Takara 1/100 F-100D Super Sabre
|PRICE:||$3.25 when new|
|REVIEWER:||Scott Van Aken|
In 1982 and 1983, Takara released at least 10 kits depicting the aircraft of Area 88. This included this kit (which was the first) along with the A-4, F-14, AV-8A, MiG-27, A-10, Yak-38, F-8, F-20 and Kfir. At one time, I had the full series, but either built or sold off all but this one.
Molded in a tan plastic to assist with the desert camouflage scheme, it is molded with engraved panel lines and generally has quite good external detail. The interior is simply a seat and pilot figure that is covered with a single piece canopy. Intake and exaust are fairly shallow as you might expect. Wings have slots open for pylons aread and consist of a lower section with upper halves. Thes upper halves include the flight control surfaces, wing tips and the wing strakes. If you wish to use the enclosed display stand, you will need to open the slot for it.
On the underside is a later refueling probe, pylon shapes, tail hook and pitot, which I'd recommend attaching after painting. Landing gear is not very complex and the main gear has the wheels molded in place. Nose gear has separate wheels. Gear doors are provided for a gear down option. If you want to do gear up, you'll need to make your own doors. Under the wings are two drop tanks, an incorrect Sidewinder mount, and rocket pods for the outer pylons. You are also provided with a bomb cart, three crew figures and a 1/24 figure of the pilot.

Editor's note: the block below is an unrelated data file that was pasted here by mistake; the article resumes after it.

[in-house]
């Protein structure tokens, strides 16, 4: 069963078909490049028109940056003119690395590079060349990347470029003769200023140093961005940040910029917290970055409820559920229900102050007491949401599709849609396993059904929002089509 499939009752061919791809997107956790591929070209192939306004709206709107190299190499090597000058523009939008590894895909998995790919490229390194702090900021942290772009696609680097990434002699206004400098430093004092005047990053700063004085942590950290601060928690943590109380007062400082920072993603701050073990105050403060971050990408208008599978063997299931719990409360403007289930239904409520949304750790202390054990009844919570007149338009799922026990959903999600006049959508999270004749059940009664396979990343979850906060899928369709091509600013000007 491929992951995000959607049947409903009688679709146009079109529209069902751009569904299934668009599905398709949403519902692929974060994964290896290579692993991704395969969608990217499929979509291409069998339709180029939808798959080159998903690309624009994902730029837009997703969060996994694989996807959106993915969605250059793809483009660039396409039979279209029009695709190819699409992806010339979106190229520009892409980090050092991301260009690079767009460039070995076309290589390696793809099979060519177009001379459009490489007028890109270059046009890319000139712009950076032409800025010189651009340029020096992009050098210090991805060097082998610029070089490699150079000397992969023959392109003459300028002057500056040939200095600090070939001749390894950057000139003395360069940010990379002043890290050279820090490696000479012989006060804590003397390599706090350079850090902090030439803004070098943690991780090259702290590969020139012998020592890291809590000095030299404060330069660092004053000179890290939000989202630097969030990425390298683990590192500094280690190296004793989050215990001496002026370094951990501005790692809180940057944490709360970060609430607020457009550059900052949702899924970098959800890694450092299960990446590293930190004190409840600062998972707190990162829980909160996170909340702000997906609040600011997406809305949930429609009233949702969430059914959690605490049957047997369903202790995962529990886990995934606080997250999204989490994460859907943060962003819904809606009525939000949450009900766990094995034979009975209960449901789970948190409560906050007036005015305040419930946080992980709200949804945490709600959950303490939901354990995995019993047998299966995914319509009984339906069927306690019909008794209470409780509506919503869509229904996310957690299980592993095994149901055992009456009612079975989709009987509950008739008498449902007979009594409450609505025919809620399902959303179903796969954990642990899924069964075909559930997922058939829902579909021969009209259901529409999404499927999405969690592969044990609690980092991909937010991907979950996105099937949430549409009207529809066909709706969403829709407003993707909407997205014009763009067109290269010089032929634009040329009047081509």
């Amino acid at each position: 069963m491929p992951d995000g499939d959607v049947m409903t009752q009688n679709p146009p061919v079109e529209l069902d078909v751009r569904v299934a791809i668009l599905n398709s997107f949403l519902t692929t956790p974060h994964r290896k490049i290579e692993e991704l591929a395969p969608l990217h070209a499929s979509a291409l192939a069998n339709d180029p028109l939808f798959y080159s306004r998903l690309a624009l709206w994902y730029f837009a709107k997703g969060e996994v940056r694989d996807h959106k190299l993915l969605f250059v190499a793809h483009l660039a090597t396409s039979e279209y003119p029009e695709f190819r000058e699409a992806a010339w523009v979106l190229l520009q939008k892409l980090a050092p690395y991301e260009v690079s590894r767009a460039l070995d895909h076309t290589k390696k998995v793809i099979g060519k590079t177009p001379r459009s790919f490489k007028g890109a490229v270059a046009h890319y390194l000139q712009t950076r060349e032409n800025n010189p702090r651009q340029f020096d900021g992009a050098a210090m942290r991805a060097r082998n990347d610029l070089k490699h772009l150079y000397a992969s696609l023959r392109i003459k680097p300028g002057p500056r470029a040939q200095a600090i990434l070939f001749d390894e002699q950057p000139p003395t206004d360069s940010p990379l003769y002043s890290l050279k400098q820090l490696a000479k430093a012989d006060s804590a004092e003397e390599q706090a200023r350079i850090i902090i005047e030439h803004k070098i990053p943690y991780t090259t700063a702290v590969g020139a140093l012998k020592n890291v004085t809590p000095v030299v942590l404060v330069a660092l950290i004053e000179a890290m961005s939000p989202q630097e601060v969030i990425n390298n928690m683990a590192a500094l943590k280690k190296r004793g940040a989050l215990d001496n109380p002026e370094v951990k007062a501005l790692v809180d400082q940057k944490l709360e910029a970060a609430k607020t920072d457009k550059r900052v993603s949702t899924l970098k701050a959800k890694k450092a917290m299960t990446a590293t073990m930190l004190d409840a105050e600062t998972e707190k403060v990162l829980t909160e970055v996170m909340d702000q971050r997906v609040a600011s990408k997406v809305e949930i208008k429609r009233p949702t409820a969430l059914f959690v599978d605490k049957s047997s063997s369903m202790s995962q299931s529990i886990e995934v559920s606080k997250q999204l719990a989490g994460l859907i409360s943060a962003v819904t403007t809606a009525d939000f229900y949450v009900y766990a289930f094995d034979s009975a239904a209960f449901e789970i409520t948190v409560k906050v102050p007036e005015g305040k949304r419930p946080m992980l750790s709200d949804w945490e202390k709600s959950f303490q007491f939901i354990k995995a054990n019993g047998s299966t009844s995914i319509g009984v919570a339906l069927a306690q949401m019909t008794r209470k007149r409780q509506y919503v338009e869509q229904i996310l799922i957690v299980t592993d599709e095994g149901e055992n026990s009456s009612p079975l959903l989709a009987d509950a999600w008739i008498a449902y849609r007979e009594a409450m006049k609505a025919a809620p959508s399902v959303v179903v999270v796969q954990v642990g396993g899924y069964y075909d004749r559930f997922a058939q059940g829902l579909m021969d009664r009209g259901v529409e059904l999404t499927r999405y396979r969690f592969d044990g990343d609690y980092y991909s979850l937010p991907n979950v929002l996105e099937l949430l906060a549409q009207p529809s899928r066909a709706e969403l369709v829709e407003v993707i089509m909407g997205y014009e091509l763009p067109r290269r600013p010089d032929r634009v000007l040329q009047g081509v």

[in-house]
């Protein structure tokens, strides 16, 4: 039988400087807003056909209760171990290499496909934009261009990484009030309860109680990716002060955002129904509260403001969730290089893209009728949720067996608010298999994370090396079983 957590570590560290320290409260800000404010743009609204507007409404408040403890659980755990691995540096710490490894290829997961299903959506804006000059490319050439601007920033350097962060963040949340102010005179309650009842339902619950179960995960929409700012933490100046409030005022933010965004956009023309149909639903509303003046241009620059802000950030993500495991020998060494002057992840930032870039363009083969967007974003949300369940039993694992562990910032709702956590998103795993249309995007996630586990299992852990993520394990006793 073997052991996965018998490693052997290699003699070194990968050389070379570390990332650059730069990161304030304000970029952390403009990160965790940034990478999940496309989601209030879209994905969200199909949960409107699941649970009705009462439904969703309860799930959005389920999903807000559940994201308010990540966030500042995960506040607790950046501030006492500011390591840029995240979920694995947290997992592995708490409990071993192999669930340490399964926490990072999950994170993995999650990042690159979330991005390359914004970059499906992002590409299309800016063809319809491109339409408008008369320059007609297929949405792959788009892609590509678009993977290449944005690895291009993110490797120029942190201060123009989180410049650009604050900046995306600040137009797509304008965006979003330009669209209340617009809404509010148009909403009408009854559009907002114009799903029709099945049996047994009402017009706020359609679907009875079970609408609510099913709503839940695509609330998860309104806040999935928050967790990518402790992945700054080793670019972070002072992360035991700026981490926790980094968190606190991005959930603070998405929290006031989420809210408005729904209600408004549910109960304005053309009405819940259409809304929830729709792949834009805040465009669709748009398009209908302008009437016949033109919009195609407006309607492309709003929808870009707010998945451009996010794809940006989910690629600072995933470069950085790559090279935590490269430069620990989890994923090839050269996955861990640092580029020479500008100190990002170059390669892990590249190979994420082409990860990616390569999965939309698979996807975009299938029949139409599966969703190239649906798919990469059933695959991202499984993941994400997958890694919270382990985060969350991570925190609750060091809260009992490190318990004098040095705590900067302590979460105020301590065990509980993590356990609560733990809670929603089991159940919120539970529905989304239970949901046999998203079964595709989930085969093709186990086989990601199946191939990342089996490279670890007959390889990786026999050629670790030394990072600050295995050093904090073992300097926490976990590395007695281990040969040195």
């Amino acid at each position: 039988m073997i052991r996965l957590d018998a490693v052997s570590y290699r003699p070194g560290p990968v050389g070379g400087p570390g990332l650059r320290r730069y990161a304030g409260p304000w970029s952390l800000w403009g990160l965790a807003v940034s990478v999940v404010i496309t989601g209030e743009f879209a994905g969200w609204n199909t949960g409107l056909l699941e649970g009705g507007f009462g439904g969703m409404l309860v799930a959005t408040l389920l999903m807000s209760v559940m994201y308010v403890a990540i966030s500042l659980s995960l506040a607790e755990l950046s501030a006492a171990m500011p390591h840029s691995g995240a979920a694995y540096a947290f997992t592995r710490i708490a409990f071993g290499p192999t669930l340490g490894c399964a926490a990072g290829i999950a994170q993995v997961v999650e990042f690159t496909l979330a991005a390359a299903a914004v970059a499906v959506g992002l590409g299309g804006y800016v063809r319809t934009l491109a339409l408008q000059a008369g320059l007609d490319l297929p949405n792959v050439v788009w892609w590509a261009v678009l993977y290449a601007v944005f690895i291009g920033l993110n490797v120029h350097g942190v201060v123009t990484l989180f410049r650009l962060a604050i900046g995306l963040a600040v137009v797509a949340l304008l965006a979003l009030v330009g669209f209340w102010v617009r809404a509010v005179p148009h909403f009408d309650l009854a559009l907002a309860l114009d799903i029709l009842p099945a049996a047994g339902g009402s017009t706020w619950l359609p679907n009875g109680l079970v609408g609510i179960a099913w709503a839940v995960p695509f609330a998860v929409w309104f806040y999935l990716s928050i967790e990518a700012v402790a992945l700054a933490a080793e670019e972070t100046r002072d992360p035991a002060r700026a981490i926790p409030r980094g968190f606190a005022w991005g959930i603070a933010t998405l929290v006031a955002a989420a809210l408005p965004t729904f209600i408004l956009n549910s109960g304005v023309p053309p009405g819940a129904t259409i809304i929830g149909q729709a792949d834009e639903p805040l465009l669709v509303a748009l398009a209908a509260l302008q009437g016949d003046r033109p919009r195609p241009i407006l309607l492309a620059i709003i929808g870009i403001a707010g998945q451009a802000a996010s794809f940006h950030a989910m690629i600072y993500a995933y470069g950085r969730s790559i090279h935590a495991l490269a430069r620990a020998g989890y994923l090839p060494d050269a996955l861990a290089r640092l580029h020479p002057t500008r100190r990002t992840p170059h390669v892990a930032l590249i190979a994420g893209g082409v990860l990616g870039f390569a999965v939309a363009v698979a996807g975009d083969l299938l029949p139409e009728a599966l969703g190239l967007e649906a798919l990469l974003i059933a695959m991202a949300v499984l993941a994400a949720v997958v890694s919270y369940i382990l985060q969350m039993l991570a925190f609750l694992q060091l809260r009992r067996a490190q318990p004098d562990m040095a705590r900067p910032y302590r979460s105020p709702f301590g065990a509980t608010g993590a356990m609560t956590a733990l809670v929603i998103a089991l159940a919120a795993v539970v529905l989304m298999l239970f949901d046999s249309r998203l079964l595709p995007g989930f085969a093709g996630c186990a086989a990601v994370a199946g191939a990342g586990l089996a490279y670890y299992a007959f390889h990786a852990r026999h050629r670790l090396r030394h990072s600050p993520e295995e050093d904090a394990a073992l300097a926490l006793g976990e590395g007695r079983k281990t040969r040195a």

Instructions are quite nicely done, though no color information is provided during constructions. Markings are for the box art plane and an aircraft of the 405 TFS, which would be in overall aluminum or unpainted metal. Since the instructions are entirely in Japanese, one has to use the box illustration for painting of the Area 88 option. Decals are nicely printed, though their viability is questionable due to their age. There are not aftermarket markings for 1/100 military kits so you will have to deal with the kit markings.
Overall, these are very nice kits. Based on the ones I've built in the past, they are pretty well engineered and look nice when you are done. Finding one at a decent price will be difficult as a web search found them ranging from $40 to $78, which is multiple times what they cost new. I am frankly surprised that no one else has picked these up, however, Takara is not a dead company being part of the Takara/Tomy group, which spends most of its efforts on R/C and robots.
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